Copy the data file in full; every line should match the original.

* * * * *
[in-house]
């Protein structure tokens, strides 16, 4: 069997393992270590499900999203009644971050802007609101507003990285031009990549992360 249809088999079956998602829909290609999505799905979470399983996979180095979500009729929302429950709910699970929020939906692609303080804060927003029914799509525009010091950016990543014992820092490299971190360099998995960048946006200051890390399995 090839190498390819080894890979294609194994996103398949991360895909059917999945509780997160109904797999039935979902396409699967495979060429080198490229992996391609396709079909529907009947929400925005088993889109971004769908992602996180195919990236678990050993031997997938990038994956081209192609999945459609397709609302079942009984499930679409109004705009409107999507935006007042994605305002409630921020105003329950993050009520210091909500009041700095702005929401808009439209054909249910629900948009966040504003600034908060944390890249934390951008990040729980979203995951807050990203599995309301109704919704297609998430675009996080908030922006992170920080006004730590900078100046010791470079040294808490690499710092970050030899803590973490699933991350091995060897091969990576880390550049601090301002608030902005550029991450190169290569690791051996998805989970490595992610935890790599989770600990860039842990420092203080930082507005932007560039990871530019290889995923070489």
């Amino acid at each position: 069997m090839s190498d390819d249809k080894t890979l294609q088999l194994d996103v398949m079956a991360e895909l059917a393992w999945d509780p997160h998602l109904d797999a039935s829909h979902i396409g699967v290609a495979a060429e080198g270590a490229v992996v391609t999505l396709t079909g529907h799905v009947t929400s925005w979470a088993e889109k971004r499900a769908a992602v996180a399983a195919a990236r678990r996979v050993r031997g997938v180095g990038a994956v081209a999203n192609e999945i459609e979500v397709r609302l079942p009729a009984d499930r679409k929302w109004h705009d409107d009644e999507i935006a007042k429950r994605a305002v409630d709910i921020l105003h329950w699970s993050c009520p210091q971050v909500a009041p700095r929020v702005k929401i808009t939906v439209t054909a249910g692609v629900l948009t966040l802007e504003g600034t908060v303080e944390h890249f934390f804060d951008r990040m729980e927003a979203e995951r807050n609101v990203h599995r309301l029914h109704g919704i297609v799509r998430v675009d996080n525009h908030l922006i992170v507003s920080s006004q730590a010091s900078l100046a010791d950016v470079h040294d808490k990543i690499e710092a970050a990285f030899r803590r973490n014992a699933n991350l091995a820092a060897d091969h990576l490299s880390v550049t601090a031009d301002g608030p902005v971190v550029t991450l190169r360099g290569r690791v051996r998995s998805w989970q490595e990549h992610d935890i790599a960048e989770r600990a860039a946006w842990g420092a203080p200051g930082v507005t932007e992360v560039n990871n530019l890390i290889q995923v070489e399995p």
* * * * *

[in-house]
């Protein structure tokens, strides 16, 4: 069997393992270590499900999203009644971050802007609101507003990285031009990549992360 249809088999079956998602829909290609999505799905979470399983996979180095979500009729929302429950709910699970929020939906692609303080804060927003029914799509525009010091950016990543014992820092490299971190360099998995960048946006200051890390399995 090839190498390819080894890979294609194994996103398949991360895909059917999945509780997160109904797999039935979902396409699967495979060429080198490229992996391609396709079909529907009947929400925005088993889109971004769908992602996180195919990236678990050993031997997938990038994956081209192609999945459609397709609302079942009984499930679409109004705009409107999507935006007042994605305002409630921020105003329950993050009520210091909500009041700095702005929401808009439209054909249910629900948009966040504003600034908060944390890249934390951008990040729980979203995951807050990203599995309301109704919704297609998430675009996080908030922006992170920080006004730590900078100046010791470079040294808490690499710092970050030899803590973490699933991350091995060897091969990576880390550049601090301002608030902005550029991450190169290569690791051996998805989970490595992610935890790599989770600990860039842990420092203080930082507005932007560039990871530019290889995923070489």
């Amino acid at each position: 069997m090839s190498d390819d249809k080894t890979l294609q088999l194994d996103v398949m079956a991360e895909l059917a393992w999945d509780p997160h998602l109904d797999a039935s829909h979902i396409g699967v290609a495979a060429e080198g270590a490229v992996v391609t999505l396709t079909g529907h799905v009947t929400s925005w979470a088993e889109k971004r499900a769908a992602v996180a399983a195919a990236r678990r996979v050993r031997g997938v180095g990038a994956v081209a999203n192609e999945i459609e979500v397709r609302l079942p009729a009984d499930r679409k929302w109004h705009d409107d009644e999507i935006a007042k429950r994605a305002v409630d709910i921020l105003h329950w699970s993050c009520p210091q971050v909500a009041p700095r929020v702005k929401i808009t939906v439209t054909a249910g692609v629900l948009t966040l802007e504003g600034t908060v303080e944390h890249f934390f804060d951008r990040m729980e927003a979203e995951r807050n609101v990203h599995r309301l029914h109704g919704i297609v799509r998430v675009d996080n525009h908030l922006i992170v507003s920080s006004q730590a010091s900078l100046a010791d950016v470079h040294d808490k990543i690499e710092a970050a990285f030899r803590r973490n014992a699933n991350l091995a820092a060897d091969h990576l490299s880390v550049t601090a031009d301002g608030p902005v971190v550029t991450l190169r360099g290569r690791v051996r998995s998805w989970q490595e990549h992610d935890i790599a960048e989770r600990a860039a946006w842990g420092a203080p200051g930082v507005t932007e992360v560039n990871n530019l890390i290889q995923v070489e399995p």